A Good Nutrition for People With HIV
A proper nutrition sets the foundation for better health. In the case of people with HIV, of course this is also true. Once a person has been diagnosed with this infection, it’s important that they keep a high energy and protein diet in order to maintain better health.
Because of this, the Food and Agricultural Organization of the United Nations (FAO), published the manual on cares and nutritional support for people with HIV/AIDS.
In this document, you can find not only the recommendations to cover nutritional needs for people with HIV/AIDS, but also some tips to manage certain complications that may arise, such as diarrhea, loss of appetite, nausea and even dermatosis (affections of the skin).
Given that HIV affects the person’s immune system, they require more nutrients and energy in order to fight this and other infections. However, some symptoms related to HIV or to taking the treatment to fight it may make it harder for the person to ingest the necessary foods in order to have a proper nutrition. Since medications may alter the taste of foods, reduce appetite or interfere with nutrient absorption in the organism, besides the fact that fatigue and depression also reduce appetite or disposition for self-care through a healthy diet.
These problems can lead to inconvenient weight loss, which is why the FAO recommends eating more:
- Basic foods like rice, wheat, bread, potatoes and bananas.
- Beans, lentils, peanuts and sunflower seeds.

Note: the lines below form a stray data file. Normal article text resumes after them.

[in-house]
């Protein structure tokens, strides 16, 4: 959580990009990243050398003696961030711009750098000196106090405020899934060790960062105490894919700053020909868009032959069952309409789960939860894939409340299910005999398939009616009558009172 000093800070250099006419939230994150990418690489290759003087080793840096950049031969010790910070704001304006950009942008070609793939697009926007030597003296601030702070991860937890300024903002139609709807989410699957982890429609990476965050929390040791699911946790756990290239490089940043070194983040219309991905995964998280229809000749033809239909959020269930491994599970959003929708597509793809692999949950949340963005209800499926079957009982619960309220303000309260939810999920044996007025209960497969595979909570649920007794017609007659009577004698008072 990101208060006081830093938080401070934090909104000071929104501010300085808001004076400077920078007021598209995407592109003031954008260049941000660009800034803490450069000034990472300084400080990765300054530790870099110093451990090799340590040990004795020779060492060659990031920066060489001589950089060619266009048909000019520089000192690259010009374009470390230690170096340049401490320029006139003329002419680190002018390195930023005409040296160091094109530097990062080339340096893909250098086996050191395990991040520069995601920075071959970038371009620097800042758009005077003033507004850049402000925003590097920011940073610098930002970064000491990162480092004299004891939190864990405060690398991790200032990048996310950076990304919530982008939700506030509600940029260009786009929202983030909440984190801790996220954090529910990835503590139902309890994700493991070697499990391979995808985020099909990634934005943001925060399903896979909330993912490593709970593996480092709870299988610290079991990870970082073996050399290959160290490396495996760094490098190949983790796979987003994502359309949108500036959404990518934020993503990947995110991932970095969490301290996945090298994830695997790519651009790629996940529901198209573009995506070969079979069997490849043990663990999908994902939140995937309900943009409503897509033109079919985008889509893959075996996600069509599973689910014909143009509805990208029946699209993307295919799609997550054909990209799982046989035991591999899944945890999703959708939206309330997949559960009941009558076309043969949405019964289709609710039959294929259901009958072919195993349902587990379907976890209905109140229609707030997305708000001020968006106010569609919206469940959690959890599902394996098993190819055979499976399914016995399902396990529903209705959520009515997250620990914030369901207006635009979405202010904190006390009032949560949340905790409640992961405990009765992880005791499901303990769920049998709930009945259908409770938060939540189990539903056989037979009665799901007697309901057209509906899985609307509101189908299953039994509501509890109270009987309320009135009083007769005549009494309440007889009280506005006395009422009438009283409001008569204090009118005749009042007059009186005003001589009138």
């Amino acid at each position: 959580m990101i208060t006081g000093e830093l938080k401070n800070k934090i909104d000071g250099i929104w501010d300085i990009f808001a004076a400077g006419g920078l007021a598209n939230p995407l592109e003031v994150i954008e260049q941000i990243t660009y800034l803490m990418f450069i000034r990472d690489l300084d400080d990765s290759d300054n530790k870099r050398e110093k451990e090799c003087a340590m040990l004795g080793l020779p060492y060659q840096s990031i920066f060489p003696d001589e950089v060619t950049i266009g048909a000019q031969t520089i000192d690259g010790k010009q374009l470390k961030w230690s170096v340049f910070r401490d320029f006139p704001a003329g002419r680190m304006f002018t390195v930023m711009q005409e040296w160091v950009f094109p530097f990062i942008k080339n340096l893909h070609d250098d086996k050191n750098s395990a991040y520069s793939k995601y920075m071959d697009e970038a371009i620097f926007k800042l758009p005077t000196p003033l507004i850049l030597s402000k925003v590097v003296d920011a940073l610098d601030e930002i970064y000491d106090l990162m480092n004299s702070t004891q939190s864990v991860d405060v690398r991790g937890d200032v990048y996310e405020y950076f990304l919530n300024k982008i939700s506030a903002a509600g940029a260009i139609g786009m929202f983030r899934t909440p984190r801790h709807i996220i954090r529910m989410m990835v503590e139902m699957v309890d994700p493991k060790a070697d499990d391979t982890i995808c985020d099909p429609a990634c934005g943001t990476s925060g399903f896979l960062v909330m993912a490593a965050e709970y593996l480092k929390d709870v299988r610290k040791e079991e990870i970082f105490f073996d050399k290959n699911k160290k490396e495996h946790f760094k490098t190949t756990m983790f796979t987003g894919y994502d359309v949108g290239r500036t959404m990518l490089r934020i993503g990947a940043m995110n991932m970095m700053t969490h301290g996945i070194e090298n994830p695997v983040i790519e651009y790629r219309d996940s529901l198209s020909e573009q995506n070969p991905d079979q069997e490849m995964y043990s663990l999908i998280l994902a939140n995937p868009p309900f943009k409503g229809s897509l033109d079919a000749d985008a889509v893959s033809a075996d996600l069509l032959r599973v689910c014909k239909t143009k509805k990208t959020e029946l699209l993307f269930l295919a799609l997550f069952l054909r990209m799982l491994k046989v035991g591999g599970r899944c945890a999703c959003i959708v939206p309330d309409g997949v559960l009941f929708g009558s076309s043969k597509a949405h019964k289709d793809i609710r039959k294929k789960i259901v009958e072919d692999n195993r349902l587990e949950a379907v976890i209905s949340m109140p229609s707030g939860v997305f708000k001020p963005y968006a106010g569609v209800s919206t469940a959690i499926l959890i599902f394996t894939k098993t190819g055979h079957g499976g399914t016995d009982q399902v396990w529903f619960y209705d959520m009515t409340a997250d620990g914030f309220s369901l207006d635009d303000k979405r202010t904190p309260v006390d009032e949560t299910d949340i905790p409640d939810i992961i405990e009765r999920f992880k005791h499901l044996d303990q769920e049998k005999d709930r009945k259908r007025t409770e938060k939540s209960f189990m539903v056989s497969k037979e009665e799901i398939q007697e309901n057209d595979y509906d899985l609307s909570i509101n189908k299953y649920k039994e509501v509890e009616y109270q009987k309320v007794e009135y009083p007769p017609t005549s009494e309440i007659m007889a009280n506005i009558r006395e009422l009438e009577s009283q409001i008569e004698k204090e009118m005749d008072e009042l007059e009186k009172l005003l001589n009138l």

- Proteins such as meat, fish, eggs and chicken (as frequently as possible), or entrails like liver or kidneys.
- Dried fruits, fruits or carrot snacks.
- Dairy such as milk, butter, yogurt and cheese.
The organization also recommends that meals are prepared as appetizing as possible, and even has a section for recipes to gain weight. We must not forget that an early treatment (among other multiple advantages) is an important factor in order to maintain a proper body weight.
On the other hand, vitamins and minerals are crucial to staying healthy, since they protect against infections by nourishing the skin, lungs and intestine. Vitamins A, B, C and E, and the main minerals such as iron, selenium and zinc are obtained from fruits and vegetables, which are more nutritional if they’re eaten as naturally as possible, without preservatives or without having gone through refinement processes (such as flours or ultra-processed foods).
In order to complement nutrition, we must not forget that physical activity improves our state of health, just as in the case of people who do not have HIV. Frequent exercise helps alleviate nerve tension and stimulates appetite. It’s not necessary to practice a sport or go to the gym, home chores or physical jobs count as a physical activity. The important thing is that the chosen activity becomes part of daily life and helps form a new lifestyle.
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If you have any questions about HIV, your health and your treatment, at AHF Panama we can help you. Write to us via WhatsApp and we’ll gladly answer all your questions.